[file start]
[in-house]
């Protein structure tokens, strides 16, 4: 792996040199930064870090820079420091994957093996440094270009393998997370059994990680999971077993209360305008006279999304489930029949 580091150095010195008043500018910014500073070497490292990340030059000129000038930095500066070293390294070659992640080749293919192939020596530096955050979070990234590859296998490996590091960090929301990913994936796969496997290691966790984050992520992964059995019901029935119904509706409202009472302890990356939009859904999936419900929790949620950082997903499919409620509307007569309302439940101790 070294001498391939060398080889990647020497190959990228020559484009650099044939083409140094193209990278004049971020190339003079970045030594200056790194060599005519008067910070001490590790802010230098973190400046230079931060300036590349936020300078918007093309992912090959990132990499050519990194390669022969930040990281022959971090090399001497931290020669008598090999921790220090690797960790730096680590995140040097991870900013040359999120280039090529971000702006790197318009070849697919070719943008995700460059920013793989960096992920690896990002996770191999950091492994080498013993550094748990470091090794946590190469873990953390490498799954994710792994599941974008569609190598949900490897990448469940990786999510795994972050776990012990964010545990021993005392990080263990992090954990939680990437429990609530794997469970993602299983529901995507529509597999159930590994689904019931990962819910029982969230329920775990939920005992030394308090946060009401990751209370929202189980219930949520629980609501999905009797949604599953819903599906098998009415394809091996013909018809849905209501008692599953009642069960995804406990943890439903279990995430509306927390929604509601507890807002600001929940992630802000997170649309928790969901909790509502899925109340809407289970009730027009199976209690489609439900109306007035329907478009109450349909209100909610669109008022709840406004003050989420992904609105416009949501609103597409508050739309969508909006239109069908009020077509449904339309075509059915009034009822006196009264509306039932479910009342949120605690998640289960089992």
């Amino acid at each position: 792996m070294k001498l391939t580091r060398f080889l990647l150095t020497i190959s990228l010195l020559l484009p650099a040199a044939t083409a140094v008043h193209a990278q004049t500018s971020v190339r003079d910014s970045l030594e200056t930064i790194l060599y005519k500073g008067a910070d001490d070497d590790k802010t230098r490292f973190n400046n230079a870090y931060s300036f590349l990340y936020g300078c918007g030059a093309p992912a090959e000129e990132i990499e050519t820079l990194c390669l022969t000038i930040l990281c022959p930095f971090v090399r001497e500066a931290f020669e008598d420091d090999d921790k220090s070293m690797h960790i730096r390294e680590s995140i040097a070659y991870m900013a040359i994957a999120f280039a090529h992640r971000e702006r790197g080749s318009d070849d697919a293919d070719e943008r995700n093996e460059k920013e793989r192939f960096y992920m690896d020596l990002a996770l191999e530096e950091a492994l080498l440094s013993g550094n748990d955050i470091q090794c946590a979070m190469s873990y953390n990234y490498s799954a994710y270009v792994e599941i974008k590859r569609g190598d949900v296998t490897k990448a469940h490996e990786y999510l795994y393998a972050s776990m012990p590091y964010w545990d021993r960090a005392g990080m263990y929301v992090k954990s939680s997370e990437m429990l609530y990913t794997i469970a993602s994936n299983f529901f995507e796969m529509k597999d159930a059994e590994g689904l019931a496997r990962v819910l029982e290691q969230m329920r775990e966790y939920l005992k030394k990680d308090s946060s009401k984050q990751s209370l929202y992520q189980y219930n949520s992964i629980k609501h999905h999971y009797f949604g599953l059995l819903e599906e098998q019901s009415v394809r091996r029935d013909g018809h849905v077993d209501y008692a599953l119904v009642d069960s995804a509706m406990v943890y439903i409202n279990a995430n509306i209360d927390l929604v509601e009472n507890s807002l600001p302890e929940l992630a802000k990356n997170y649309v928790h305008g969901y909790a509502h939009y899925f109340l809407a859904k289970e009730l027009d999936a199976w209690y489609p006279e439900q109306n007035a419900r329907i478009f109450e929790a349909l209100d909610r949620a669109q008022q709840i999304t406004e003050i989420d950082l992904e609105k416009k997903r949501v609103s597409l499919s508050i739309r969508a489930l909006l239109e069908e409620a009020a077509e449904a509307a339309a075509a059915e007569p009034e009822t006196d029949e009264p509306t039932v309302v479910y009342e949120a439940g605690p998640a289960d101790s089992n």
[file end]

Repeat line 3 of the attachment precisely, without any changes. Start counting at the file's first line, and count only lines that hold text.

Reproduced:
């Amino acid at each position: 792996m070294k001498l391939t580091r060398f080889l990647l150095t020497i190959s990228l010195l020559l484009p650099a040199a044939t083409a140094v008043h193209a990278q004049t500018s971020v190339r003079d910014s970045l030594e200056t930064i790194l060599y005519k500073g008067a910070d001490d070497d590790k802010t230098r490292f973190n400046n230079a870090y931060s300036f590349l990340y936020g300078c918007g030059a093309p992912a090959e000129e990132i990499e050519t820079l990194c390669l022969t000038i930040l990281c022959p930095f971090v090399r001497e500066a931290f020669e008598d420091d090999d921790k220090s070293m690797h960790i730096r390294e680590s995140i040097a070659y991870m900013a040359i994957a999120f280039a090529h992640r971000e702006r790197g080749s318009d070849d697919a293919d070719e943008r995700n093996e460059k920013e793989r192939f960096y992920m690896d020596l990002a996770l191999e530096e950091a492994l080498l440094s013993g550094n748990d955050i470091q090794c946590a979070m190469s873990y953390n990234y490498s799954a994710y270009v792994e599941i974008k590859r569609g190598d949900v296998t490897k990448a469940h490996e990786y999510l795994y393998a972050s776990m012990p590091y964010w545990d021993r960090a005392g990080m263990y929301v992090k954990s939680s997370e990437m429990l609530y990913t794997i469970a993602s994936n299983f529901f995507e796969m529509k597999d159930a059994e590994g689904l019931a496997r990962v819910l029982e290691q969230m329920r775990e966790y939920l005992k030394k990680d308090s946060s009401k984050q990751s209370l929202y992520q189980y219930n949520s992964i629980k609501h999905h999971y009797f949604g599953l059995l819903e599906e098998q019901s009415v394809r091996r029935d013909g018809h849905v077993d209501y008692a599953l119904v009642d069960s995804a509706m406990v943890y439903i409202n279990a995430n509306i209360d927390l929604v509601e009472n507890s807002l600001p302890e929940l992630a802000k990356n997170y649309v928790h305008g969901y909790a509502h939009y899925f109340l809407a859904k289970e009730l027009d999936a199976w209690y489609p006279e439900q109306n007035a419900r329907i478009f109450e929790a349909l209100d909610r949620a669109q008022q709840i999304t406004e003050i989420d950082l992904e609105k416009k997903r949501v609103s597409l499919s508050i739309r969508a489930l909006l239109e069908e409620a009020a077509e449904a509307a339309a075509a059915e007569p009034e009822t006196d029949e009264p509306t039932v309302v479910y009342e949120a439940g605690p998640a289960d101790s089992n």